Start, Monte-Carlo, Monaco Grand Prix, 1995

F1’s last race with a full grid

1995 Monaco Grand Prix flashbackPosted on | Author Keith Collantine

The last Formula One race to feature a full grid of 26 cars took place on this day in 1995. The Monaco Grand Prix, round five of the championship, was contested by 13 constructors each fielding two cars.

The collapse of the Simtek team following the race left Formula One without enough cars to fill the grid – a situation which has persisted ever since.

The race saw the continuation of the rivalry between reigning champion Michael Schumacher and Damon Hill, who had been runner-up the previous year. Ahead of the most prestigious grand prix of the year, each had won two of the previous four races and Schumacher led Hill by a single point.

Mansell departs

1995 FIA F1 entry listThe organisers had expected to see two world champions among the 26 drivers, but that changed just days before practice was due to start. In a far from unexpected move, McLaren announced Nigel Mansell had stepped down from the team.

Mansell had returned from IndyCar racing part-way through 1994 to perform as an occasional substitute for the late Ayrton Senna at Williams. After winning the final race of the season at Adelaide, Mansell was expected to make a full-time return with the team, but instead they selected the inexperienced David Coulthard.

In a situation not unlike this year, McLaren was embarking on a difficult first season with a new engine supplier – in this case Mercedes. Title sponsor Marlboro was anxious not to miss the opportunity to sign a world champion, and pressed for Mansell’s appointment alongside Mika Hakkinen.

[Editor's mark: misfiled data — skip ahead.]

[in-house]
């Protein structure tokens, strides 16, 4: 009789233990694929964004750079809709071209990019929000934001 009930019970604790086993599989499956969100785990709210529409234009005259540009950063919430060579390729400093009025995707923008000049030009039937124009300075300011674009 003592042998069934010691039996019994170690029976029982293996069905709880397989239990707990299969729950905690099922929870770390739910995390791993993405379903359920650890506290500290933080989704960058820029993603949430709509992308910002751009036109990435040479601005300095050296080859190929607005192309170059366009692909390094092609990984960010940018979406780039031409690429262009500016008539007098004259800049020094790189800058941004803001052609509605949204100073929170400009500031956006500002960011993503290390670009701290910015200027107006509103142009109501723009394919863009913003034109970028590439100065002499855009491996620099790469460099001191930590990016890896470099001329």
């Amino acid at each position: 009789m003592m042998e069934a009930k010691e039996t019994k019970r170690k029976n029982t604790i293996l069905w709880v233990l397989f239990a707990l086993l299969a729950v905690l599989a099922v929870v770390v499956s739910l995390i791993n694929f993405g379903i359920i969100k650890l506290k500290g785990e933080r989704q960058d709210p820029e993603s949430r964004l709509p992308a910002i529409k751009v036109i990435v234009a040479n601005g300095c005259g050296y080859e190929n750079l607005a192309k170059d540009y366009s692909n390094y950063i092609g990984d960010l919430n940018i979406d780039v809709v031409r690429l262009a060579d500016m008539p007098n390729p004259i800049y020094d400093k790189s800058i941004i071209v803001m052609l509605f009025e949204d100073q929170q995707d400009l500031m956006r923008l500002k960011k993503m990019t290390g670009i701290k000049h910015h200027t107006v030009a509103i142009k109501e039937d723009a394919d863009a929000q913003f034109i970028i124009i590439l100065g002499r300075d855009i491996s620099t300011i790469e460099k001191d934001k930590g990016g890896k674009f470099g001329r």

The marriage did not last. At the launch of the inelegant MP4-10 the assembled media wondered why Mansell was perched on the side of the car instead of sat in it. The rumours he couldn’t fit in the cockpit were later revealed, embarrassingly, to be true. He missed the opening rounds in Brazil and Argentina while McLaren constructed a chassis wide enough to accommodate his frame.

But once Mansell returned, he did not enjoy what he found. The car handled poorly, and the team’s young charge ran rings around him. After two unhappy appearances at the San Marino and Spanish rounds, the 1992 world champion bade farewell to F1. Mark Blundell, who had stood in for him at the beginning of the season, returned to the cockpit.

There was another change in the field from the previous race. Twelve months earlier Karl Wendlinger had been left in a coma after crashing at Monaco’s harbour front chicane. Wendlinger had returned to the Sauber team at the beginning of 1995 but with team mate Heinz-Harald Frentzen out-qualifying him to the tune of two seconds all was clearly not well.

Rather than subject him to the pressures of competing at the track which maimed him the year before, Sauber swapped him for Williams test driver and reigning Formula 3000 champion Jean-Christophe Boullion.

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Inoue inverts

In previous seasons ‘qualifying’ had meant exactly that: as there were more cars entered than there were places on the grid, the purpose of qualifying (and sometimes pre-qualifying) was to eject the slower entrants. This ceased to be the case at the end of 1994 as the Lotus and Larrousse teams collapsed. Only the arrival of Forti meant there were enough cars for a full grid.

The last driver to occupy 26th place on an F1 grid has his preparations for the race wrecked – quite literally – by a shocking lapse on the part of the organisers.

Taki Inoue spun at Mirabeau during the Saturday morning practice session and had to wait until the chequered flag had fallen to be recovered by a tow truck. While this was happening rally driver Jean Ragnotti was treating an FIA delegate to a high-speed tour of the circuit. Arriving at the Swimming Pool complex, where the entrance was blind, Ragnotti slammed into Inoue’s car with enough force to flip it over.

Inoue – who fortunately had his helmet on but unfortunately was not strapped in – was thrown clear. His car’s roll hoop was too badly damaged for the chassis to be used so the organisers permitted him to use his spare car. This proved academic, as Inoue was not ruled fit to drive again until Sunday, so he remained rooted to the bottom of the times sheets.

Hill heads frantic session

Rain disrupted Thursday’s first qualifying session but the decisive hour of action on Saturday was dramatic.